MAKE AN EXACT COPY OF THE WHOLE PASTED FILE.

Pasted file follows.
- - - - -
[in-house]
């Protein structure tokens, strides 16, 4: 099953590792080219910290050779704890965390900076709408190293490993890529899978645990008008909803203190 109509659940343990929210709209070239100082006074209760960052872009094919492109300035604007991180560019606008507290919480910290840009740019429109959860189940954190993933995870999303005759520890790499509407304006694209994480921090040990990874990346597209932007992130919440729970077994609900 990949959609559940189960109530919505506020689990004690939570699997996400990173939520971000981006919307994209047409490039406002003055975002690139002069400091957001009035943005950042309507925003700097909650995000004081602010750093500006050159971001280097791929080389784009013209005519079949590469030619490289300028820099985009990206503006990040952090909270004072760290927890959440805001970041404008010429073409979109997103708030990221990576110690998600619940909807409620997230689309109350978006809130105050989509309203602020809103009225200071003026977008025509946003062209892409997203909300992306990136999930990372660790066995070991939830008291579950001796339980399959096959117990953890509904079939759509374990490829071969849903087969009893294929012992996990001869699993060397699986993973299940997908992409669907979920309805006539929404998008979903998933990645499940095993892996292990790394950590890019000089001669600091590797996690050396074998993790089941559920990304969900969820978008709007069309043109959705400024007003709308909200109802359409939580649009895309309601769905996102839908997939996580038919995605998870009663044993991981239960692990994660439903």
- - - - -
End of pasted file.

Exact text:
[in-house]
């Protein structure tokens, strides 16, 4: 099953590792080219910290050779704890965390900076709408190293490993890529899978645990008008909803203190 109509659940343990929210709209070239100082006074209760960052872009094919492109300035604007991180560019606008507290919480910290840009740019429109959860189940954190993933995870999303005759520890790499509407304006694209994480921090040990990874990346597209932007992130919440729970077994609900 990949959609559940189960109530919505506020689990004690939570699997996400990173939520971000981006919307994209047409490039406002003055975002690139002069400091957001009035943005950042309507925003700097909650995000004081602010750093500006050159971001280097791929080389784009013209005519079949590469030619490289300028820099985009990206503006990040952090909270004072760290927890959440805001970041404008010429073409979109997103708030990221990576110690998600619940909807409620997230689309109350978006809130105050989509309203602020809103009225200071003026977008025509946003062209892409997203909300992306990136999930990372660790066995070991939830008291579950001796339980399959096959117990953890509904079939759509374990490829071969849903087969009893294929012992996990001869699993060397699986993973299940997908992409669907979920309805006539929404998008979903998933990645499940095993892996292990790394950590890019000089001669600091590797996690050396074998993790089941559920990304969900969820978008709007069309043109959705400024007003709308909200109802359409939580649009895309309601769905996102839908997939996580038919995605998870009663044993991981239960692990994660439903």